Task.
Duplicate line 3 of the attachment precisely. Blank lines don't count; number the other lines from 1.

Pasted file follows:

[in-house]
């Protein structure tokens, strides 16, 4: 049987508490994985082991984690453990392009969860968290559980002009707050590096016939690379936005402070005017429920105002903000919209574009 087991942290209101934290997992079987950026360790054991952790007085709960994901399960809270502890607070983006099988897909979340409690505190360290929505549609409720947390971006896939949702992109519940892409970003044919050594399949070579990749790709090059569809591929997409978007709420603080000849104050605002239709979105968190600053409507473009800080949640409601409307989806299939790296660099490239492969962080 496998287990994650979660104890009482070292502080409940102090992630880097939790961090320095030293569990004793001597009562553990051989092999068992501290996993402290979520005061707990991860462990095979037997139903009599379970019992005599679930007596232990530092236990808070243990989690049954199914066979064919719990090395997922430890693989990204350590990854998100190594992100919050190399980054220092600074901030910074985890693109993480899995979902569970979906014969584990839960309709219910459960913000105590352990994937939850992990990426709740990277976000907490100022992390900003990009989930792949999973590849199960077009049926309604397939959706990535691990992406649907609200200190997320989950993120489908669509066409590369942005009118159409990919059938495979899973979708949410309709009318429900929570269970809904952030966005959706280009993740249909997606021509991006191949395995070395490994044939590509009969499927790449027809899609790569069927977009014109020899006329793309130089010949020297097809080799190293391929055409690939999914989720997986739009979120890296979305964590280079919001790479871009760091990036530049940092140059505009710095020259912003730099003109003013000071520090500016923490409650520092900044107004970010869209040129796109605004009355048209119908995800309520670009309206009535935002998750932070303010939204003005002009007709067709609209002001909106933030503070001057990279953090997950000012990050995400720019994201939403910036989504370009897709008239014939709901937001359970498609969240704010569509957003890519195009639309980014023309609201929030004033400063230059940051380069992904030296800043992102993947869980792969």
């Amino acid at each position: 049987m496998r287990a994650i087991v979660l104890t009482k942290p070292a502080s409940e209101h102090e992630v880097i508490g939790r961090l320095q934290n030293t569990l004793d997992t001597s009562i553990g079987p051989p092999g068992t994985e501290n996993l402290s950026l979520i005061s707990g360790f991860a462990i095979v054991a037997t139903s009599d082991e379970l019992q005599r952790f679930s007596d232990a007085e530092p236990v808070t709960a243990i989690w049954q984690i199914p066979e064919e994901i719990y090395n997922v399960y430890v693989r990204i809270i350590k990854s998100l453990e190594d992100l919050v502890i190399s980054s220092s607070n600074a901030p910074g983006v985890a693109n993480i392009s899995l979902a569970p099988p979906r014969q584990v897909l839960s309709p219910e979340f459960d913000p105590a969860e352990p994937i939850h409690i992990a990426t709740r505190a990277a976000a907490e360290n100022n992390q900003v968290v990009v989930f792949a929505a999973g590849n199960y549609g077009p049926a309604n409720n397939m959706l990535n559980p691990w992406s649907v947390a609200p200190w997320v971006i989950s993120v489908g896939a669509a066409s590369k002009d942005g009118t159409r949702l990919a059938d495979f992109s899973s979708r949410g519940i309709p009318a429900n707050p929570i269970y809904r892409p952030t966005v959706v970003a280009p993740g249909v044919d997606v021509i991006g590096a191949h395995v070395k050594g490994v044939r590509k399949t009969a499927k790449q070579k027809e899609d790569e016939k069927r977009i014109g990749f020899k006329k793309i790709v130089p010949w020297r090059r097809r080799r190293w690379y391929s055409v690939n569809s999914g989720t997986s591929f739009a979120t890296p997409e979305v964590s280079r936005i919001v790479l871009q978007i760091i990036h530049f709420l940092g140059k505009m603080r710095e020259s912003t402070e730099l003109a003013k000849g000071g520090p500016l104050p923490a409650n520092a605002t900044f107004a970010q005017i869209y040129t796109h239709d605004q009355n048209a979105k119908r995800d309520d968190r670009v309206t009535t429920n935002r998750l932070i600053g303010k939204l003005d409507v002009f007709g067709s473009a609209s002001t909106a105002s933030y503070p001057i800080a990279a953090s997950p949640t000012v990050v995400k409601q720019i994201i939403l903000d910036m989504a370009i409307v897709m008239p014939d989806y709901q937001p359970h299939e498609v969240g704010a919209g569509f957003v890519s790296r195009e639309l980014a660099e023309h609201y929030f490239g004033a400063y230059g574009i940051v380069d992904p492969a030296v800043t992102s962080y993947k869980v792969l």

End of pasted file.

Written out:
């Amino acid at each position: 049987m496998r287990a994650i087991v979660l104890t009482k942290p070292a502080s409940e209101h102090e992630v880097i508490g939790r961090l320095q934290n030293t569990l004793d997992t001597s009562i553990g079987p051989p092999g068992t994985e501290n996993l402290s950026l979520i005061s707990g360790f991860a462990i095979v054991a037997t139903s009599d082991e379970l019992q005599r952790f679930s007596d232990a007085e530092p236990v808070t709960a243990i989690w049954q984690i199914p066979e064919e994901i719990y090395n997922v399960y430890v693989r990204i809270i350590k990854s998100l453990e190594d992100l919050v502890i190399s980054s220092s607070n600074a901030p910074g983006v985890a693109n993480i392009s899995l979902a569970p099988p979906r014969q584990v897909l839960s309709p219910e979340f459960d913000p105590a969860e352990p994937i939850h409690i992990a990426t709740r505190a990277a976000a907490e360290n100022n992390q900003v968290v990009v989930f792949a929505a999973g590849n199960y549609g077009p049926a309604n409720n397939m959706l990535n559980p691990w992406s649907v947390a609200p200190w997320v971006i989950s993120v489908g896939a669509a066409s590369k002009d942005g009118t159409r949702l990919a059938d495979f992109s899973s979708r949410g519940i309709p009318a429900n707050p929570i269970y809904r892409p952030t966005v959706v970003a280009p993740g249909v044919d997606v021509i991006g590096a191949h395995v070395k050594g490994v044939r590509k399949t009969a499927k790449q070579k027809e899609d790569e016939k069927r977009i014109g990749f020899k006329k793309i790709v130089p010949w020297r090059r097809r080799r190293w690379y391929s055409v690939n569809s999914g989720t997986s591929f739009a979120t890296p997409e979305v964590s280079r936005i919001v790479l871009q978007i760091i990036h530049f709420l940092g140059k505009m603080r710095e020259s912003t402070e730099l003109a003013k000849g000071g520090p500016l104050p923490a409650n520092a605002t900044f107004a970010q005017i869209y040129t796109h239709d605004q009355n048209a979105k119908r995800d309520d968190r670009v309206t009535t429920n935002r998750l932070i600053g303010k939204l003005d409507v002009f007709g067709s473009a609209s002001t909106a105002s933030y503070p001057i800080a990279a953090s997950p949640t000012v990050v995400k409601q720019i994201i939403l903000d910036m989504a370009i409307v897709m008239p014939d989806y709901q937001p359970h299939e498609v969240g704010a919209g569509f957003v890519s790296r195009e639309l980014a660099e023309h609201y929030f490239g004033a400063y230059g574009i940051v380069d992904p492969a030296v800043t992102s962080y993947k869980v792969l």